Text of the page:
Patients play a critical role in their own healthcare, yet they are often afraid to speak up and ask questions of their healthcare providers. In this video, viewers will learn why communicating with their healthcare team is critical to getting the best care and outcomes for themselves, particularly if there is some procedure or medicine with which they are unfamiliar. They will also learn why it's important to choose a family member or close friend who can speak on their behalf in the hospital if they are unable to express their wishes themselves.
If you're dealing with a medical issue, or helping manage a loved one's care, know that you have the legal right to make healthcare decisions. Doctors and caregivers will make sure you understand your condition and your treatment options. You'll use that information to make choices that are right for you. We call this "informed consent."
Knowing the facts about different treatment options can lead to better health care. Your current treatment could be the best one for you - or maybe there is something better. The Treatment Options Initiative makes it easy to explore and compare your options, learn about side effects, and prepare to talk to your healthcare team.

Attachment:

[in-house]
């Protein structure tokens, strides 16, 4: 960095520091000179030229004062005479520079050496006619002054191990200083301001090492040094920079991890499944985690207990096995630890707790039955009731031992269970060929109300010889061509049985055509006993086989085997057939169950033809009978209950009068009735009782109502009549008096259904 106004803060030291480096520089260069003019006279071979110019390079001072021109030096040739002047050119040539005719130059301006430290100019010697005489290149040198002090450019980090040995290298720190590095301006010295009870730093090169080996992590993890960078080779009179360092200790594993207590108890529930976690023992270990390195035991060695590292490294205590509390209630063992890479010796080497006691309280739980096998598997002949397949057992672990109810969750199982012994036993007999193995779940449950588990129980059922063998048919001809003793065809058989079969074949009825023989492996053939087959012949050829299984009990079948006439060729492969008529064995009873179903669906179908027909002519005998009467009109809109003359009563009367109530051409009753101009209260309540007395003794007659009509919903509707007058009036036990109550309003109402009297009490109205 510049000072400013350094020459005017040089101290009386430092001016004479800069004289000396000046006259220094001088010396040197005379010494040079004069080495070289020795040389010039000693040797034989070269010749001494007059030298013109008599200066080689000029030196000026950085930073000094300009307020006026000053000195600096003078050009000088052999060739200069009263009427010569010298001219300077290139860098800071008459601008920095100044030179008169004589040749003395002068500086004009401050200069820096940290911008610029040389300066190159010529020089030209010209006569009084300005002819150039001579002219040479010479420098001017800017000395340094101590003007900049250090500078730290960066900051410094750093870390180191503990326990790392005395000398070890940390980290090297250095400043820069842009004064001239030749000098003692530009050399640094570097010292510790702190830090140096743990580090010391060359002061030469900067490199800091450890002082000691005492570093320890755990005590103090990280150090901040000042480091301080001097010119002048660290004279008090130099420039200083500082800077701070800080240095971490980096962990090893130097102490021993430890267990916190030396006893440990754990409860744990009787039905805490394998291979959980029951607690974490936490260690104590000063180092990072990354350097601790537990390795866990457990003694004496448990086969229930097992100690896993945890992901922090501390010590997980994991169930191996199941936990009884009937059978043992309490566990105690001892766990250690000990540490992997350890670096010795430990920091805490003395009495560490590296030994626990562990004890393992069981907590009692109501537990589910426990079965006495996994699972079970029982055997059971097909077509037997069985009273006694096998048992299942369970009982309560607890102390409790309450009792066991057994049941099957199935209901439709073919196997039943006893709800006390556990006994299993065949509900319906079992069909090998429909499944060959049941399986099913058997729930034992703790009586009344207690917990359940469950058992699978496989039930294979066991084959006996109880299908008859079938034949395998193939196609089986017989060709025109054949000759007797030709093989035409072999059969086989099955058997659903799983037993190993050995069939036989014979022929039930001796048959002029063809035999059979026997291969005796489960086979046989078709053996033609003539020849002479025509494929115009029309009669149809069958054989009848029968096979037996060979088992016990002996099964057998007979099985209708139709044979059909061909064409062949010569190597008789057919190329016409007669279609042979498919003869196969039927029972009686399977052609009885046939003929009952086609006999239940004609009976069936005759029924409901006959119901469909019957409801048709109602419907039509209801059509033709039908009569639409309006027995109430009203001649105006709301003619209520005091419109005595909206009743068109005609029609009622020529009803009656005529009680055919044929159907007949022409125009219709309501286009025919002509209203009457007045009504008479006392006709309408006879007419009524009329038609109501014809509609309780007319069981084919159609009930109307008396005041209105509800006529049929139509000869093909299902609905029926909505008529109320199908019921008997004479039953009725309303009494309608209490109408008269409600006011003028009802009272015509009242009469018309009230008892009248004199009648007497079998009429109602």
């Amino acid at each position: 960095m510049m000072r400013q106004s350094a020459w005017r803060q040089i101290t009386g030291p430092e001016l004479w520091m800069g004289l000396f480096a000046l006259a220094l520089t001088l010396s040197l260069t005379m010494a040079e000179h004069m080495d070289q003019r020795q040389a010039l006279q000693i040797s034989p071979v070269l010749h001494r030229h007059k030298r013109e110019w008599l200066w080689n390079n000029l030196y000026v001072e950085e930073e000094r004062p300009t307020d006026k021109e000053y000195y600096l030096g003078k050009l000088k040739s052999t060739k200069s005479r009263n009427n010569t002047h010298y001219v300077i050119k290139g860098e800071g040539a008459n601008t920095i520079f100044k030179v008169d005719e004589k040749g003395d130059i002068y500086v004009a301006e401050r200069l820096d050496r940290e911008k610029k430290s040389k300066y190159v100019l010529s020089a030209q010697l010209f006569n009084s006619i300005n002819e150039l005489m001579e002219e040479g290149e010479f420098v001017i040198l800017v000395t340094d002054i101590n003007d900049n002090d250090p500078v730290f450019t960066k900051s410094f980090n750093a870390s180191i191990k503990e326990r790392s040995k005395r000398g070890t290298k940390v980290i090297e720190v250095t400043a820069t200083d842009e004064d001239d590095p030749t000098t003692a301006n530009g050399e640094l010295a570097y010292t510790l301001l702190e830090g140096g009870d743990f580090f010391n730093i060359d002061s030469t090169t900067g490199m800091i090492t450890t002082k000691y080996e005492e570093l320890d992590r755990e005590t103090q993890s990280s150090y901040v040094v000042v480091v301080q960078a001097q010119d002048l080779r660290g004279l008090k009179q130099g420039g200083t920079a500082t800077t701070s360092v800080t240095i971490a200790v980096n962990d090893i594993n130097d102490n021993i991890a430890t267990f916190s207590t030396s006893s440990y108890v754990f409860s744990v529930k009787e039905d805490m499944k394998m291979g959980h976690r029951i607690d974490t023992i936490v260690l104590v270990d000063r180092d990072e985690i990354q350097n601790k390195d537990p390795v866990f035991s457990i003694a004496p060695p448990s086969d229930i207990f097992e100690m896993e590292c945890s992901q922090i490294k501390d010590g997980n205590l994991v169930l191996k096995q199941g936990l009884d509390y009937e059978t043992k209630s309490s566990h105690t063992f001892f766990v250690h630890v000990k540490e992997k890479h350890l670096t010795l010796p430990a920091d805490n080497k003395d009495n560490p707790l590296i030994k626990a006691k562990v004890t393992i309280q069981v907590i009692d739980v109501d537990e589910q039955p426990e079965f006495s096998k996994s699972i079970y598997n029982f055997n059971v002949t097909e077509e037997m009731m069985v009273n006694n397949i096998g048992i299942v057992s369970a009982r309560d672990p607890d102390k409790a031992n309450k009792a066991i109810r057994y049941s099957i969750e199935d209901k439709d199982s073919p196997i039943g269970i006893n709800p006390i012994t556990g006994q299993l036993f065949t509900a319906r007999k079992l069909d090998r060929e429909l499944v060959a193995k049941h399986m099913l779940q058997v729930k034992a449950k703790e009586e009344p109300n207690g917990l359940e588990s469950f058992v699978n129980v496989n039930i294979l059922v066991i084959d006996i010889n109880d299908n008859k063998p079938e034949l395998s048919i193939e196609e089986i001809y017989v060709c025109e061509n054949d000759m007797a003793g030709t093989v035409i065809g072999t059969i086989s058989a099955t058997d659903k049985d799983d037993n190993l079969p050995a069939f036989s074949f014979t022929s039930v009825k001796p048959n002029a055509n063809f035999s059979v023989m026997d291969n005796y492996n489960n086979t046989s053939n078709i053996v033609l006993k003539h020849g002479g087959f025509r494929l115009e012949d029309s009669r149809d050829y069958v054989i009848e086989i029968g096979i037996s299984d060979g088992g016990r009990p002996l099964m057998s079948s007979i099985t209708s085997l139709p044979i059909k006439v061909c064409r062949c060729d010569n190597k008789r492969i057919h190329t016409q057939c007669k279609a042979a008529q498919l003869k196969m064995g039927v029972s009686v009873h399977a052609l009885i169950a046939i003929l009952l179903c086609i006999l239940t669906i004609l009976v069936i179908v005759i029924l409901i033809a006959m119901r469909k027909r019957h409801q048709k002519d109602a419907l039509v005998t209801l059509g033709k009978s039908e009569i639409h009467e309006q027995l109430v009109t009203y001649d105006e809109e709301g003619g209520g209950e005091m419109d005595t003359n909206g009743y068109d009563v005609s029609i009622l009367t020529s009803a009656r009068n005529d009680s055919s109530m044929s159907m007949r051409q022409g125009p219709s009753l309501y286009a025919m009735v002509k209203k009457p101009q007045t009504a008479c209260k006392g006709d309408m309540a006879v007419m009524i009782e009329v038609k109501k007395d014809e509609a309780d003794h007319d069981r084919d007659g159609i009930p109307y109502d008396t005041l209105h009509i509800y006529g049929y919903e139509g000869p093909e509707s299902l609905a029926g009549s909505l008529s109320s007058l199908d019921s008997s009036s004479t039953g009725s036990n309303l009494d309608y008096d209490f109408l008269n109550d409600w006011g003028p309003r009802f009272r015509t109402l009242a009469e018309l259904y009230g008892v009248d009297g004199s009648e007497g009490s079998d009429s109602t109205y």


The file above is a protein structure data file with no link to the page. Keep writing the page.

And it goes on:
Being an active, engaged member of your healthcare team can be key to improved outcomes and reducing risk of hospital readmissions. "Speak Up: Patient Safety & Advocacy" offers tips to help you avoid errors in your care, prevent the spread of infection, learn about safely taking medications and how to be an advocate for yourself or a loved one.
Only 1 in 3 adults receive all the recommended health-screening measures. Despite the clear benefits associated with early disease detection many patients put off what can be life saving tests. The program "Tests That Can Save Your Life" stresses the importance of early disease detection through medical screening. Routine testing can find underlying health problems before they become apparent. In doing so, the patient's chance of survival becomes greater. Learn the medical screening guidelines issued by The American Academy of Family Physicians and find out who should be screened earlier than recommended.